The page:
Comicstaan Season 3 Review: Too safe despite subtle jail jokes

Eight comedians fight for the title of India’s next best stand-up comic, while veterans Zakir Khan, Sumukhi Suresh, Neeti Palta, and Kenny Sebastian decide their fate

Comicstaan Season 3 Review: Too safe despite subtle jail jokes

Garima Sadhwani

Back on Amazon Prime Video this week is Comicstaan season 3 amidst a lot of hype and marketing. With a few format changes, the show brings forth eight talented comedians, most of whom seem to be better writers than performers.

In the previous seasons of Comicstaan, the judges have also been the mentors of these young comedians, teaching them one genre at a time. But season 3 has separated the mentors and judges. All the four judges have made a comeback from the last season, with Zakir Khan, Sumukhi Suresh, Neeti Palta, and Kenny Sebastian deciding who India’s next best stand-up comic will be.

This year, Sapan Verma and Kanan Gill (judges from the previous season), along with Rohan Joshi, Rahul Subramanian, Prashasti Singh, Aadar Malik, and Anu Menon mentored the comedians in formats such as topical comedy, observational comedy, improv, roast comedy and more. Abish Mathew made his comeback as the host, with the female host changing again. Kusha Kapila made her Prime Video debut, representing the Instagram influencer world.

With many big names, fancy sets and production, season 3 still has more dull than funny moments. The comedians, though big on writing talent, don’t seem to have the best comic timing. Pavitra Shetty stood out in that regard, with great performances and ample use of body language to elicit laughter. But I still picked my favourites from the lot of eight as Gurleen Pannu, Shamik Chakrabarti, Natiq Hasan and Aashish Solanki.

For the episode on roast comedy, Joshi of AIB fame, mentored the comedians who went on to insult hosts, fellow contestants, judges and the mentor himself. However, for a show where almost all the contestants roasted Sebastian for his “safe” jokes, none of them had any wild or brutal jokes themselves.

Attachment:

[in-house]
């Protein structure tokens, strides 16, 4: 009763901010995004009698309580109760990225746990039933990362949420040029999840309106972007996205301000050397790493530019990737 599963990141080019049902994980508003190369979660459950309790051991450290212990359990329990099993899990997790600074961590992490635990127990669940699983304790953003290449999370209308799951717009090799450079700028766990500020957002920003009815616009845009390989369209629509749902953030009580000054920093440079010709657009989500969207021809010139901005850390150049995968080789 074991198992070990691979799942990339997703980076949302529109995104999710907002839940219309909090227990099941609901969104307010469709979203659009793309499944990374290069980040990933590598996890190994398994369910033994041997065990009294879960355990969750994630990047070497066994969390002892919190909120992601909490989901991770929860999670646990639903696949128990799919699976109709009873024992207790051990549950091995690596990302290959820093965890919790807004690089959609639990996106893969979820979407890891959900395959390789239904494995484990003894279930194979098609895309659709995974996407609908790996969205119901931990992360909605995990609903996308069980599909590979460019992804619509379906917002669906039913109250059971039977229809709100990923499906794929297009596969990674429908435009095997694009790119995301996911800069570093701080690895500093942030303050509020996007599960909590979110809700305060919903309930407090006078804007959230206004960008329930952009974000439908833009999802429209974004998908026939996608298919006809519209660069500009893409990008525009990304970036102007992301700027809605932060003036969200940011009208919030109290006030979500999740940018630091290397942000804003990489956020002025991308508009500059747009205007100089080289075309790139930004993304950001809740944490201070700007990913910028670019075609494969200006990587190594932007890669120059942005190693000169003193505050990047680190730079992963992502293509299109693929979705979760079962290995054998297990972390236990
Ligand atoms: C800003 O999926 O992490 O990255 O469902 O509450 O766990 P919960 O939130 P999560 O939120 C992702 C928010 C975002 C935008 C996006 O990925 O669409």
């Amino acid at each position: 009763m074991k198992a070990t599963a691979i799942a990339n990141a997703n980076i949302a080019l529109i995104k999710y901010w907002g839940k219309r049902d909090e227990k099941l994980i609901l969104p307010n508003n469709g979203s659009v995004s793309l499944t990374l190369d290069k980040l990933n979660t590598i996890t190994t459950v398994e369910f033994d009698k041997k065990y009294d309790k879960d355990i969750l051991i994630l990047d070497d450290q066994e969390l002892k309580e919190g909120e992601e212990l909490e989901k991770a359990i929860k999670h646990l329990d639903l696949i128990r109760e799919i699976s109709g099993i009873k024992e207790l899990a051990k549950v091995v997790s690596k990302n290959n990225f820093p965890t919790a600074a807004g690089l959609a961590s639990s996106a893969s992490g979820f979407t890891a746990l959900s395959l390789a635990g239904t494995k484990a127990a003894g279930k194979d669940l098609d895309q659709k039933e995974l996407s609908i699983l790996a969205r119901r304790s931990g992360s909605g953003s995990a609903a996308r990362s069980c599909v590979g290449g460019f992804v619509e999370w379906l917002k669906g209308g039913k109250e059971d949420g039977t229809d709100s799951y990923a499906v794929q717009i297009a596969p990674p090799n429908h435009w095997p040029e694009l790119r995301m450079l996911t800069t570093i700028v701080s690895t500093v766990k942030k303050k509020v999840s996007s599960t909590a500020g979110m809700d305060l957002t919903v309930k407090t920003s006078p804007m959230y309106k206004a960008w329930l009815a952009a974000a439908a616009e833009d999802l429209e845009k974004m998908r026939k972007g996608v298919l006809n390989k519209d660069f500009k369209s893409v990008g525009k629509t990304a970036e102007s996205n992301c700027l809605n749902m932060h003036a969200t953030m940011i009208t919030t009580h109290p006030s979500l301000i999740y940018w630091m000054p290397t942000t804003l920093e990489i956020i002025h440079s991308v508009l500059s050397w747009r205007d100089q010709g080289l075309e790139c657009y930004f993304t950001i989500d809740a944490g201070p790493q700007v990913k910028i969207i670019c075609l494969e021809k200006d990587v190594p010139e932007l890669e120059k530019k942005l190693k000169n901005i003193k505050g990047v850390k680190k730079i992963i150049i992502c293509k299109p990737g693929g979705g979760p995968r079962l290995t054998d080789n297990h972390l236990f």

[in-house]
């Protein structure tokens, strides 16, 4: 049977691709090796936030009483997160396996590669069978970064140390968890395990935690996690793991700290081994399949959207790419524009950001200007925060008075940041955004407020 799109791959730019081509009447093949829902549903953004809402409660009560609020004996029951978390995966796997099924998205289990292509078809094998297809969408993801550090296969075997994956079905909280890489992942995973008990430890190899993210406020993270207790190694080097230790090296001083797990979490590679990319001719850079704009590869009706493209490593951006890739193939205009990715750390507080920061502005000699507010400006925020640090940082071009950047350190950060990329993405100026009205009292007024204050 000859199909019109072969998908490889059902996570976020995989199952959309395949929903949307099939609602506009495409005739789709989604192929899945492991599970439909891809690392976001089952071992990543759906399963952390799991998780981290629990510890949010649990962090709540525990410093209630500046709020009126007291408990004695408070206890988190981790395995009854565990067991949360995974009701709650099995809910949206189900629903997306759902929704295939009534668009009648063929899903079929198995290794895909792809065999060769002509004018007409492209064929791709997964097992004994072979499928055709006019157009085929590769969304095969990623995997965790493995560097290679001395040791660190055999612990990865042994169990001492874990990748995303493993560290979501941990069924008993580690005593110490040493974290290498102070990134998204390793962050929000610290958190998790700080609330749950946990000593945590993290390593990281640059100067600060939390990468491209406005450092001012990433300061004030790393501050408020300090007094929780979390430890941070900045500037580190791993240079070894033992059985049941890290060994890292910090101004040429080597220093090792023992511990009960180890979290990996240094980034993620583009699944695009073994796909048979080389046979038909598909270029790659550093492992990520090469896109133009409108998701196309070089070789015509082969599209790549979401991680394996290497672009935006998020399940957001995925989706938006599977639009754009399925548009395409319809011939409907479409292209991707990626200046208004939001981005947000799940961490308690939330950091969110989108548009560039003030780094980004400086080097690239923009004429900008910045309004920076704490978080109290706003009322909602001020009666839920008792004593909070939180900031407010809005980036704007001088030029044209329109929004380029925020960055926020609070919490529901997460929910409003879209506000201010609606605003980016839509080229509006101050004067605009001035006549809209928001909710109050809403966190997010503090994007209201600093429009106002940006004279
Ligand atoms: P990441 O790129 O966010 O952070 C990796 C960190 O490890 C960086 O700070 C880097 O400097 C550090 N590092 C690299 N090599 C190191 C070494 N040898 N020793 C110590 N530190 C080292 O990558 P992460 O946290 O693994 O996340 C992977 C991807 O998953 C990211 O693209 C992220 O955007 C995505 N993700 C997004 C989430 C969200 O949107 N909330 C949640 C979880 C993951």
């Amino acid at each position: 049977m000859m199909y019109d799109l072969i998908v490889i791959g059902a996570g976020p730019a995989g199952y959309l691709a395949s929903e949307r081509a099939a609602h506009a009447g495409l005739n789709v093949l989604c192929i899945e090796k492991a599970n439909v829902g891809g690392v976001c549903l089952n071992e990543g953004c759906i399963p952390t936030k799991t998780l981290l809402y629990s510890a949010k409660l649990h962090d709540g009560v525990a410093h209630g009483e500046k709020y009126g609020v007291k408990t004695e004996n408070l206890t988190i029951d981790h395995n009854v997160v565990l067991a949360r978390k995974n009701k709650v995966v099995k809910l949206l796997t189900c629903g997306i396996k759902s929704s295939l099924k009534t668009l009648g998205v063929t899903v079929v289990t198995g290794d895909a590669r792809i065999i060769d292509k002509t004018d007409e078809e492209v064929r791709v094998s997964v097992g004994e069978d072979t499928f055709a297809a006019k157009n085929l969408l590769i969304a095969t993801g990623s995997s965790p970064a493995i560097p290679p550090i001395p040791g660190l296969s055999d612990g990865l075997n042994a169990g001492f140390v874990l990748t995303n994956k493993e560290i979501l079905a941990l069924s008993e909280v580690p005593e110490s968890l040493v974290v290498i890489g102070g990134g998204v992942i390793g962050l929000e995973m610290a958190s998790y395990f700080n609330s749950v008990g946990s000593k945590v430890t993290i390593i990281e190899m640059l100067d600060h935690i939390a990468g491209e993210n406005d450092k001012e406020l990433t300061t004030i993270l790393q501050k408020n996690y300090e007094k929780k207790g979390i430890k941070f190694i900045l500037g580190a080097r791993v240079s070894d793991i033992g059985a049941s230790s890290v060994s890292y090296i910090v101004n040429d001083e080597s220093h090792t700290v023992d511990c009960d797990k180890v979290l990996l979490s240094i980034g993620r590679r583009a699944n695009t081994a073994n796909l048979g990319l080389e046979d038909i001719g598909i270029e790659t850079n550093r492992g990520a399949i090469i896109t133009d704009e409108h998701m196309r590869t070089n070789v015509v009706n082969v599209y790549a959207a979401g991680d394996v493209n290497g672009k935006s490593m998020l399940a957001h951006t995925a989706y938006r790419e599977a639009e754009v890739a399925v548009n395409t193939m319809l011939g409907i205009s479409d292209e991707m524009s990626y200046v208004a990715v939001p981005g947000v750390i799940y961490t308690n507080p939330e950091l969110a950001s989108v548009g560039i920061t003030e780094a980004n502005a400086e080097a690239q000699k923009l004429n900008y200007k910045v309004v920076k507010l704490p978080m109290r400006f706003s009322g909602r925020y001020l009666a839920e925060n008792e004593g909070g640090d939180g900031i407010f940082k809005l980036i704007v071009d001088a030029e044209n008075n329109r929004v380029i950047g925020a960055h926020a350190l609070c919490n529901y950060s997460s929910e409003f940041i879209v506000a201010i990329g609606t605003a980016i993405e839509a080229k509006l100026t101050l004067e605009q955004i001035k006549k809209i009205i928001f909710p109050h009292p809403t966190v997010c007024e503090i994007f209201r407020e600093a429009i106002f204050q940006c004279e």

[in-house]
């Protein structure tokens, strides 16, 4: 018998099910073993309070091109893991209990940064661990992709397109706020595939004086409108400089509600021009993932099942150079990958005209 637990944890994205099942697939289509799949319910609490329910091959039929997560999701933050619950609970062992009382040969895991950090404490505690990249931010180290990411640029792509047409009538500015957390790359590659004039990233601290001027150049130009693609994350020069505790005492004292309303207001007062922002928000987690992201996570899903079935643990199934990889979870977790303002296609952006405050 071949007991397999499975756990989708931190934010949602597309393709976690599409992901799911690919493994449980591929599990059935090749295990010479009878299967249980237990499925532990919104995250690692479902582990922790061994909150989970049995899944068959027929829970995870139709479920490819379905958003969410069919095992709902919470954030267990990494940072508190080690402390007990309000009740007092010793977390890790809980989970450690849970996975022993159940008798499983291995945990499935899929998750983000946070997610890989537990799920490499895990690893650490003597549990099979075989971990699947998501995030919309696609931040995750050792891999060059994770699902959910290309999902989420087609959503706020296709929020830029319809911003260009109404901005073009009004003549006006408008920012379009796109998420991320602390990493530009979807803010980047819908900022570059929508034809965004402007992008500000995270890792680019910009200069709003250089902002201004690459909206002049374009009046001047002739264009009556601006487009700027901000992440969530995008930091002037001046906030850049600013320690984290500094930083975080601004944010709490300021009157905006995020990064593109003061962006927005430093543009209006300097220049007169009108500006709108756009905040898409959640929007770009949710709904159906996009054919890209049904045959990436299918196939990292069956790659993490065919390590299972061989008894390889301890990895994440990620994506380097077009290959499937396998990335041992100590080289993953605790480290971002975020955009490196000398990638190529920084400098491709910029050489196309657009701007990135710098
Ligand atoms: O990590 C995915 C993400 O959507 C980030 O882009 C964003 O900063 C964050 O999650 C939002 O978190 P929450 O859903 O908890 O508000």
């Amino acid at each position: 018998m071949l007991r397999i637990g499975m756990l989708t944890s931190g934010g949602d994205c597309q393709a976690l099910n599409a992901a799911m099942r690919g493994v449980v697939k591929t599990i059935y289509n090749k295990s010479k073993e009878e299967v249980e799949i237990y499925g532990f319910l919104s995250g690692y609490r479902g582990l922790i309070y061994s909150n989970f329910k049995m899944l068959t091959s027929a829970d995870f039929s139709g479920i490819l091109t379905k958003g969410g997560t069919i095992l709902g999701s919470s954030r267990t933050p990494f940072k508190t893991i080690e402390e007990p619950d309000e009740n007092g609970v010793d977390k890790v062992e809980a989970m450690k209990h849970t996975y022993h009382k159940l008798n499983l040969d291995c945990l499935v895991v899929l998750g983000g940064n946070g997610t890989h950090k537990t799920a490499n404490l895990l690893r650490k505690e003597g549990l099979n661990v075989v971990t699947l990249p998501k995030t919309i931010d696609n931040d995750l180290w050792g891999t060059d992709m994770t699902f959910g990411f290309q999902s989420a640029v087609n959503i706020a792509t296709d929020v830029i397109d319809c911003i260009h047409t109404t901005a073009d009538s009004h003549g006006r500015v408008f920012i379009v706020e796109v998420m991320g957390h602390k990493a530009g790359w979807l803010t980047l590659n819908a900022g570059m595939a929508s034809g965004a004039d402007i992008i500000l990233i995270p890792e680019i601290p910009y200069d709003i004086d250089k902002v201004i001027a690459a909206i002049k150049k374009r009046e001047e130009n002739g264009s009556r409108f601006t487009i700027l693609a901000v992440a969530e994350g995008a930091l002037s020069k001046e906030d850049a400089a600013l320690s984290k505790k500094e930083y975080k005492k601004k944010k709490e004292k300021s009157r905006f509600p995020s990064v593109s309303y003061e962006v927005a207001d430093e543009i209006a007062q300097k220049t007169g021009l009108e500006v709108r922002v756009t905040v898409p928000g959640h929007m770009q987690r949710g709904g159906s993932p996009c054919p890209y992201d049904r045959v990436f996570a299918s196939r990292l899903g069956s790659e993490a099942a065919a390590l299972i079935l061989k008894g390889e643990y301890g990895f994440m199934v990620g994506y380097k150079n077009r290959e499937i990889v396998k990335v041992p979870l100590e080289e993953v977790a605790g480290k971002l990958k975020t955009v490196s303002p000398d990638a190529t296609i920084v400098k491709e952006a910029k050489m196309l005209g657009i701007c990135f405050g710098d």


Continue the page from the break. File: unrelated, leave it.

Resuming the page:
No one took jibes at the politics, economics of the country or any other social issue, for instance. Yes, Solanki did do a set on unemployment for the topical comedy episode, but all of his jokes were innocent and “relatable”. There were subtle jokes about comedians being jailed and FIRs against comedians too in episodes but they were mostly punchlines. Well, can’t blame them too much. After all, they were contestants on Comicstaan and not Khatron ke Khiladi.

Even my personal favourites, Pannu and Chakrabarti had jokes that would get sure shot laughter and were tailored to be likable by the audience. (By the way, Pannu’s style of comedy reminds one of season 1’s runner-up Rahul Dua.)

But the hosts took a chance. Kapila asked Verma whether it was possible to do topical comedy without getting an FIR. And Verma retorted that the mentor for topical comedy was not just him, but the legal team as well. Mathew joked during the improv episode that a lot of comics were already playing Hands Up (an improv game that was played on the show) outside the sets of the show, and Malik, while taking suggestions for an improv game, grinned that it’s probably better to keep comedians away from jails.

What I liked best about the improv episode was that it made me realise just how funny awkwardness can be. There were three to four comedians on the stage at any given time, trying to instantly come up with funny responses and reactions to whatever was unfolding at the moment, and they seemed to have fun even when they knew they were making a mistake. Mentored by Malik, the contestants played Blind Game, Sit Stand Kneel, Countdown and Things You Can Say.

It’s also funny that the show’s most memorable moments were not essentially jokes or punchlines. In the topical comedy episode, Adesh Nichit forgot his set a few seconds into it, and very innocently asked if he could start again and if the timer could be restarted. It couldn’t be, but it was a delight to witness him make a hilarious comeback seconds after he had bombed.

In the same episode, Natiq Hasan’s set didn’t land. The audience did not even realise when his set was over and there was awkward silence around. Until Hasan himself acknowledged that he “f****d up”. That, ironically, got a big laugh from the audience and judges alike, and ended up getting him an extra point as well. In another episode, Hasan even confessed that he doesn’t write his jokes and improvises on stage, which got him a lecture from Zakir Khan for not taking the art form seriously.

Even in the moments where it seemed like the judges, hosts and mentors did not want to be on the show, were clearly not enjoying it and faking laughter, these real, vulnerable moments stood out and ended up being very heartwarming.

(This review is based on the episodes featuring Sapan Verma, Aadar Malik and Rohan Joshi.)

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